photo by Flickr user TheBusyBrain
Jackie Robinson “was a complicated, multifaceted man,” movie reviewer Dana Jennings wrote in last Sunday’s New York Times. One of the things Jennings found “complicated” was Robinson’s loyalty to the Republican Party and his support for Richard Nixon in the 1960 presidential race.
Actually, it isn’t complicated at all.
Black Americans had plenty of reasons to vote Republican in 1960. One of the biggest was that throughout the South, where few blacks were permitted to vote at all, the people blocking their path to the ballot were Democrats. White Southerners had been solidly Democratic since the end of Reconstruction. Southern blacks traditionally favored the party of Abraham Lincoln, but they could not act on their beliefs.
Robinson would have been safe in assuming that every Southern sheriff who tried to keep him off a baseball diamond, or out of a restaurant, or away from a whites-only restroom when the Brooklyn Dodgers were in the region was a Democrat.
Chief Justice Earl Warren, author of the Supreme Court’s 1954 decision outlawing segregated public schools in Brown v. Board of Education, had been a Republican governor of California before joining the court. As governor Warren supported integration of Mexican-American students in California classrooms.
Vice President Nixon cast a tie-breaking Senate vote in 1959 in favor of protecting black voting rights in the South, a measure supported by New York’s Republican Sen. Jacob Javits, among others. Sen. John F. Kennedy, Nixon’s opponent in 1960, instead supported southern Democrats’ effort to water down the legislation.
Robinson later worked for Nelson Rockefeller, who became New York’s Republican governor in 1962 and had a long history of supporting historically black colleges. Robinson pushed Rockefeller to appoint blacks to some high-level posts in his previously all-white administration.
Civil rights was not the only factor that drew Robinson toward the GOP. In fact, given the party’s merely spotty support for equal rights - and the outright opposition of Republican conservatives, whom Robinson loathed - it may not even have been the major factor. Robinson put his faith in free enterprise, hard work and economic independence. The pioneering professional ballplayer who fought to earn a living in his chosen field, who wanted to bring African-Americans into the mainstream of their nation’s commerce, was a Republican in the party’s truest sense.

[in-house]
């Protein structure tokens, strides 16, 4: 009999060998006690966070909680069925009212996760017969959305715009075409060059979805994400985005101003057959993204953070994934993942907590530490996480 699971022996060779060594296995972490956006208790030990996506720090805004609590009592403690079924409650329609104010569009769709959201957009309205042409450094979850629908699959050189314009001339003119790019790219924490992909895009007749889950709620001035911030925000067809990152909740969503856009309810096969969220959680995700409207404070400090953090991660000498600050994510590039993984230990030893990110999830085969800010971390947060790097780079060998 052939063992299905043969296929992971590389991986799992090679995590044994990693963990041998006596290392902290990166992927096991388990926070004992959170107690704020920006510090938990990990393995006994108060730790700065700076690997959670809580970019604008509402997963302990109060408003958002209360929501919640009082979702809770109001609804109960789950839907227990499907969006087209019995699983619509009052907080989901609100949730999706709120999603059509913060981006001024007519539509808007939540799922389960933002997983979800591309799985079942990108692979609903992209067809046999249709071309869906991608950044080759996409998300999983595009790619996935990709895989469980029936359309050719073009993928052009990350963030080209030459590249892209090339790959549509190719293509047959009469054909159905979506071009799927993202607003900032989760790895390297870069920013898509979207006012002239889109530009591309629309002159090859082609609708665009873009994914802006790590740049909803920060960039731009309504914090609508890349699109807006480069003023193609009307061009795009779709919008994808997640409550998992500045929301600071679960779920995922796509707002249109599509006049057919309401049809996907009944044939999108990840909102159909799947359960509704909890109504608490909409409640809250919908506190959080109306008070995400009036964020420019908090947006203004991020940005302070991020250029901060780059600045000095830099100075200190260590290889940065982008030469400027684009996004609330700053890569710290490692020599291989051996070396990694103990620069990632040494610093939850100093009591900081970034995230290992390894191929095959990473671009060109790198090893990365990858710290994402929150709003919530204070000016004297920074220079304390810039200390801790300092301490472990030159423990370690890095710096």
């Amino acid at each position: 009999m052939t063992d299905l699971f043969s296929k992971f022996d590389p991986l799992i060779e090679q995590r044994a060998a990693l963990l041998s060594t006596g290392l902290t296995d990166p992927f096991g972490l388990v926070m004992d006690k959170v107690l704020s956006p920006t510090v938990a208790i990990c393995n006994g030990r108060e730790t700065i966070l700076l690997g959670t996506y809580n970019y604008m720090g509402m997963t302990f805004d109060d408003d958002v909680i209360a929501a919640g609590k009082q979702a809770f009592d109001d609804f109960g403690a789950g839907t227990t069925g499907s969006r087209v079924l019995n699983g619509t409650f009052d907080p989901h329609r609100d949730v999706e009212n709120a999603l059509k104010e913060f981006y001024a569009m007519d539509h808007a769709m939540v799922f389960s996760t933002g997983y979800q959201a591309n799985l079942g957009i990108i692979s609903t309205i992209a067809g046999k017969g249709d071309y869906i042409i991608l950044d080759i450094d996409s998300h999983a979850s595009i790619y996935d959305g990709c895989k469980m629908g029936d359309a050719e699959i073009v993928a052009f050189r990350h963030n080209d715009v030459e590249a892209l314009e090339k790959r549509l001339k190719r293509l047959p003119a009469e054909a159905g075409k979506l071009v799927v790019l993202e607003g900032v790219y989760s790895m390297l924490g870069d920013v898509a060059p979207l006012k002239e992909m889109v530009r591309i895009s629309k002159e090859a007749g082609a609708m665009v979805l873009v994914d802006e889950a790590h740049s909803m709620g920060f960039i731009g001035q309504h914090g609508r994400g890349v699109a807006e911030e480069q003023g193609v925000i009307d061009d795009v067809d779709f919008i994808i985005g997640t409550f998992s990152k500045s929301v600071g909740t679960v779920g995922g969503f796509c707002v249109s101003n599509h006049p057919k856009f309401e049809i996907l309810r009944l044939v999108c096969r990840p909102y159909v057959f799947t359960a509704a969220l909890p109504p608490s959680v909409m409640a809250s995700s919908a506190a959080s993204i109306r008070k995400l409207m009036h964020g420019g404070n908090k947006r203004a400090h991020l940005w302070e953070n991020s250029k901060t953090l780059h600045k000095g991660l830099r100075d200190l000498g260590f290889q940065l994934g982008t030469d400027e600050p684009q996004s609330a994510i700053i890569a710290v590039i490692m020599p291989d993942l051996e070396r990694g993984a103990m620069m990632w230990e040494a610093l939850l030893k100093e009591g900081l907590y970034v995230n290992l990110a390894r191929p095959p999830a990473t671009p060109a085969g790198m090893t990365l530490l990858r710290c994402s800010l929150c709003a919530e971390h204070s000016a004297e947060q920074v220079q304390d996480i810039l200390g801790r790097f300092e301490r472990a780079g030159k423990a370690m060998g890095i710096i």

“I believed blacks ought to become producers, manufacturers, developers and creators of businesses, providers of jobs,” Robinson wrote in his autobiography, I Never Had It Made, which was published in 1972. “For too long we had been spending too much money on liquor while we owned too few liquor stores and were not even manufacturing it. If you found a black man making shoes or candy or ice cream it was a rarity. We talked about not having capital, but we needed to learn to take a chance, to be daring, to pool capital, to organize our buying power so that the millions we spent did not leave our community to be stacked up in some downtown bank.”
Jennings’ cavalier assertion that there is something surprising in Robinson’s Republican leanings is sloppy journalism, but we can give him a pass. The Times’ reviewer does not present himself as a historian. Moreover, the GOP’s image on equal rights has suffered grievous self-inflicted damage over the past five decades. The process began with the rise of the party’s conservative faction at the 1964 convention that nominated Sen. Barry Goldwater for president, and continued in 1968 and 1972 when Nixon aligned himself with southern whites who broke from the Democrats following passage of the Civil Rights Act of 1964.
Even as early as 1960, some seven out of 10 black voters supported Kennedy over Nixon. Nearly all of them resided outside the South. They were part of an enduring and unlikely coalition that Franklin D. Roosevelt forged during the Great Depression, aligning blacks who sought work in northern factories with the rural southern whites from whom they had fled and the urban labor unions that often kept blacks out of the most lucrative trades. Black votes put JFK in the White House, as Robinson ruefully acknowledged shortly after the election.
If today’s young African-Americans cannot imagine Jackie Robinson as a Republican, the Republican Party has only itself to blame. It has spent the 41 years since Robinson’s death as the anti-party: anti-civil rights, anti-gay, anti-immigration, anti-choice. Robinson saw this coming. “I felt the GOP was a minority party in terms of numbers of registered voters and could not win unless they updated their social philosophy and sponsored candidates and principles to attract the young, the black and the independent voter,” he wrote in his autobiography.
This is the challenge the GOP now faces. After his playing days were over, Robinson the businessman esteemed success. He probably would have respected Mitt Romney’s professional accomplishments. Yet I have no doubt that Jackie Robinson, the Republican, would have supported Barack Obama, the Democratic community organizer whose economic principles are so far from Robinson’s own.
Race would have played only a part in this. Mostly, it would have been because Republicans have made it hard to imagine that a man like Robinson could be one of them. You can be a black Republican today, but it’s complicated.
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